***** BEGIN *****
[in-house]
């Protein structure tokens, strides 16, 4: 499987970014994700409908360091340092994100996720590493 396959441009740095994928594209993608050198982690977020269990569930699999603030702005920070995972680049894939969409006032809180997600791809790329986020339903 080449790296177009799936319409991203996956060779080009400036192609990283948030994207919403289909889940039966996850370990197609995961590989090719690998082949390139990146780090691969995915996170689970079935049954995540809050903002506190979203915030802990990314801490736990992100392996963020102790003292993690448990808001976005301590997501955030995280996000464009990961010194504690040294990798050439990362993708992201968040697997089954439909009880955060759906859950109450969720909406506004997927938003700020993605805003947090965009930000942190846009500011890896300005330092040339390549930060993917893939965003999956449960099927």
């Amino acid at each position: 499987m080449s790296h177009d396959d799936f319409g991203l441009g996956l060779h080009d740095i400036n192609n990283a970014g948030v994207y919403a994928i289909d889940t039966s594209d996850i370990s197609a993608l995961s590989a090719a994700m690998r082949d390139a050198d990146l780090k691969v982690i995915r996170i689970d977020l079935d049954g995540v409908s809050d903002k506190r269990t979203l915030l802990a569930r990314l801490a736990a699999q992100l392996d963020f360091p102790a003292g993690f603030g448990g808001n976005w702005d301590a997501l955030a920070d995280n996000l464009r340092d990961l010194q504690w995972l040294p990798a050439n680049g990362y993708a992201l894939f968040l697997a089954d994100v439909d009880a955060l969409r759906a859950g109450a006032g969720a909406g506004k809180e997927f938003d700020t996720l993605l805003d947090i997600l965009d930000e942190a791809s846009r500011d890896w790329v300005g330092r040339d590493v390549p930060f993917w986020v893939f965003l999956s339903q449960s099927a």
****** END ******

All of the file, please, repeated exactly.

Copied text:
[in-house]
């Protein structure tokens, strides 16, 4: 499987970014994700409908360091340092994100996720590493 396959441009740095994928594209993608050198982690977020269990569930699999603030702005920070995972680049894939969409006032809180997600791809790329986020339903 080449790296177009799936319409991203996956060779080009400036192609990283948030994207919403289909889940039966996850370990197609995961590989090719690998082949390139990146780090691969995915996170689970079935049954995540809050903002506190979203915030802990990314801490736990992100392996963020102790003292993690448990808001976005301590997501955030995280996000464009990961010194504690040294990798050439990362993708992201968040697997089954439909009880955060759906859950109450969720909406506004997927938003700020993605805003947090965009930000942190846009500011890896300005330092040339390549930060993917893939965003999956449960099927």
């Amino acid at each position: 499987m080449s790296h177009d396959d799936f319409g991203l441009g996956l060779h080009d740095i400036n192609n990283a970014g948030v994207y919403a994928i289909d889940t039966s594209d996850i370990s197609a993608l995961s590989a090719a994700m690998r082949d390139a050198d990146l780090k691969v982690i995915r996170i689970d977020l079935d049954g995540v409908s809050d903002k506190r269990t979203l915030l802990a569930r990314l801490a736990a699999q992100l392996d963020f360091p102790a003292g993690f603030g448990g808001n976005w702005d301590a997501l955030a920070d995280n996000l464009r340092d990961l010194q504690w995972l040294p990798a050439n680049g990362y993708a992201l894939f968040l697997a089954d994100v439909d009880a955060l969409r759906a859950g109450a006032g969720a909406g506004k809180e997927f938003d700020t996720l993605l805003d947090i997600l965009d930000e942190a791809s846009r500011d890896w790329v300005g330092r040339d590493v390549p930060f993917w986020v893939f965003l999956s339903q449960s099927a």